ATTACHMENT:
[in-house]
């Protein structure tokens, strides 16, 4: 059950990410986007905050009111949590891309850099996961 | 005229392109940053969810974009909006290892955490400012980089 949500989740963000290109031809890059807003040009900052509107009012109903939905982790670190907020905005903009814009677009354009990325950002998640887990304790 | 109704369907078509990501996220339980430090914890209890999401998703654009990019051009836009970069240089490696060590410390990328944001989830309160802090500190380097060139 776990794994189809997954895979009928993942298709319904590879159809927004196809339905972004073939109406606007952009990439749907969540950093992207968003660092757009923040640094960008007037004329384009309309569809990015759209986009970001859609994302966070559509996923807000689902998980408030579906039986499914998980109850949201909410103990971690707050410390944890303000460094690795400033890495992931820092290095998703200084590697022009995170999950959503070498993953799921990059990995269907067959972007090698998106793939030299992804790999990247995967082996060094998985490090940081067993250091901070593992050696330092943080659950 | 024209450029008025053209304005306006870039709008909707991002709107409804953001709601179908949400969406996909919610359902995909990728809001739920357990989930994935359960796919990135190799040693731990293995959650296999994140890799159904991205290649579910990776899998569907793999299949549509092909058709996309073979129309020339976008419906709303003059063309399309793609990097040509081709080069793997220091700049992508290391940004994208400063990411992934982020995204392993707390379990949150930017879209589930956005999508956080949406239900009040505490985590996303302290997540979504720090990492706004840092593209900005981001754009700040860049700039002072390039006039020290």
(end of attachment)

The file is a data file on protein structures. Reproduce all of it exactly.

[in-house]
């Protein structure tokens, strides 16, 4: 059950990410986007905050009111949590891309850099996961 | 005229392109940053969810974009909006290892955490400012980089 949500989740963000290109031809890059807003040009900052509107009012109903939905982790670190907020905005903009814009677009354009990325950002998640887990304790 | 109704369907078509990501996220339980430090914890209890999401998703654009990019051009836009970069240089490696060590410390990328944001989830309160802090500190380097060139 776990794994189809997954895979009928993942298709319904590879159809927004196809339905972004073939109406606007952009990439749907969540950093992207968003660092757009923040640094960008007037004329384009309309569809990015759209986009970001859609994302966070559509996923807000689902998980408030579906039986499914998980109850949201909410103990971690707050410390944890303000460094690795400033890495992931820092290095998703200084590697022009995170999950959503070498993953799921990059990995269907067959972007090698998106793939030299992804790999990247995967082996060094998985490090940081067993250091901070593992050696330092943080659950 | 024209450029008025053209304005306006870039709008909707991002709107409804953001709601179908949400969406996909919610359902995909990728809001739920357990989930994935359960796919990135190799040693731990293995959650296999994140890799159904991205290649579910990776899998569907793999299949549509092909058709996309073979129309020339976008419906709303003059063309399309793609990097040509081709080069793997220091700049992508290391940004994208400063990411992934982020995204392993707390379990949150930017879209589930956005999508956080949406239900009040505490985590996303302290997540979504720090990492706004840092593209900005981001754009700040860049700039002072390039006039020290």